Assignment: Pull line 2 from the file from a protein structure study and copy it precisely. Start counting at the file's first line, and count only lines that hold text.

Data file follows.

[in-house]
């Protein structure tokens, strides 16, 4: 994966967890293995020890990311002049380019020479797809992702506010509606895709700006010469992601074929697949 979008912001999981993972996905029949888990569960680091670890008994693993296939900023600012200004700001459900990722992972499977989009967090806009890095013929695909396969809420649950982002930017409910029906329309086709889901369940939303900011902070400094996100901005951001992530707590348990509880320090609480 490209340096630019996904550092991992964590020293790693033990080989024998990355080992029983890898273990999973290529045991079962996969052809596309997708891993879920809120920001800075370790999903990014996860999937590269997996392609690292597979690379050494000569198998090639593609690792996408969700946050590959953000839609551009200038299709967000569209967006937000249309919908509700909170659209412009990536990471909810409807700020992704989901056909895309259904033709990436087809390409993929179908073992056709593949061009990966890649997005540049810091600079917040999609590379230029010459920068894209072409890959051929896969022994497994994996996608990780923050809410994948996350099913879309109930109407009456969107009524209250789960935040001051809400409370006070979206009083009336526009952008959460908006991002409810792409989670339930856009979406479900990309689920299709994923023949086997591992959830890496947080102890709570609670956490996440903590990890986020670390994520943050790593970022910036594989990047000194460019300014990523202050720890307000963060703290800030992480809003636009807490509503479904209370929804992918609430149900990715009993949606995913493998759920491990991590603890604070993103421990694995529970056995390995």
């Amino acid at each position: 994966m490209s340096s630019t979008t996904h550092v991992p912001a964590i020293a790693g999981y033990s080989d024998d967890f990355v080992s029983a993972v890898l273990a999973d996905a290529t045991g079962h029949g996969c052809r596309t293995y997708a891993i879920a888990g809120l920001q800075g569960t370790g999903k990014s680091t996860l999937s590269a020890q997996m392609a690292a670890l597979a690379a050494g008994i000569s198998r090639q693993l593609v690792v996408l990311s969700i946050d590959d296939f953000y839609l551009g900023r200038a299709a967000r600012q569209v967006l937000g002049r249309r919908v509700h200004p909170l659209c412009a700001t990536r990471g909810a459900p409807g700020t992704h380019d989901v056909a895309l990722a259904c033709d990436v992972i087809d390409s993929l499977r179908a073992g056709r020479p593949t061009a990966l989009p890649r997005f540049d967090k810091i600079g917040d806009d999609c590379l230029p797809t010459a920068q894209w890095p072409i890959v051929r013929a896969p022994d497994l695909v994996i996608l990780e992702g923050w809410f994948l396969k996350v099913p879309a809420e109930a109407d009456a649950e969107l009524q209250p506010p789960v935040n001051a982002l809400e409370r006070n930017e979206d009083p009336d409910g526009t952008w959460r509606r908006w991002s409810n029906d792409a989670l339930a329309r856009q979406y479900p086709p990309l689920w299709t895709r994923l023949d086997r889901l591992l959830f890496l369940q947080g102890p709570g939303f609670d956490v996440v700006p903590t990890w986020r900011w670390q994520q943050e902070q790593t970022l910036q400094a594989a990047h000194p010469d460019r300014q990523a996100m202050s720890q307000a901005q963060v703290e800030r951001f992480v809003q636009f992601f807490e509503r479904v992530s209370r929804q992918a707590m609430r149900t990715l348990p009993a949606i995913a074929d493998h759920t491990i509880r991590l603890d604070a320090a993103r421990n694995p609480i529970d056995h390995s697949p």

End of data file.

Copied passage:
């Protein structure tokens, strides 16, 4: 994966967890293995020890990311002049380019020479797809992702506010509606895709700006010469992601074929697949 979008912001999981993972996905029949888990569960680091670890008994693993296939900023600012200004700001459900990722992972499977989009967090806009890095013929695909396969809420649950982002930017409910029906329309086709889901369940939303900011902070400094996100901005951001992530707590348990509880320090609480 490209340096630019996904550092991992964590020293790693033990080989024998990355080992029983890898273990999973290529045991079962996969052809596309997708891993879920809120920001800075370790999903990014996860999937590269997996392609690292597979690379050494000569198998090639593609690792996408969700946050590959953000839609551009200038299709967000569209967006937000249309919908509700909170659209412009990536990471909810409807700020992704989901056909895309259904033709990436087809390409993929179908073992056709593949061009990966890649997005540049810091600079917040999609590379230029010459920068894209072409890959051929896969022994497994994996996608990780923050809410994948996350099913879309109930109407009456969107009524209250789960935040001051809400409370006070979206009083009336526009952008959460908006991002409810792409989670339930856009979406479900990309689920299709994923023949086997591992959830890496947080102890709570609670956490996440903590990890986020670390994520943050790593970022910036594989990047000194460019300014990523202050720890307000963060703290800030992480809003636009807490509503479904209370929804992918609430149900990715009993949606995913493998759920491990991590603890604070993103421990694995529970056995390995």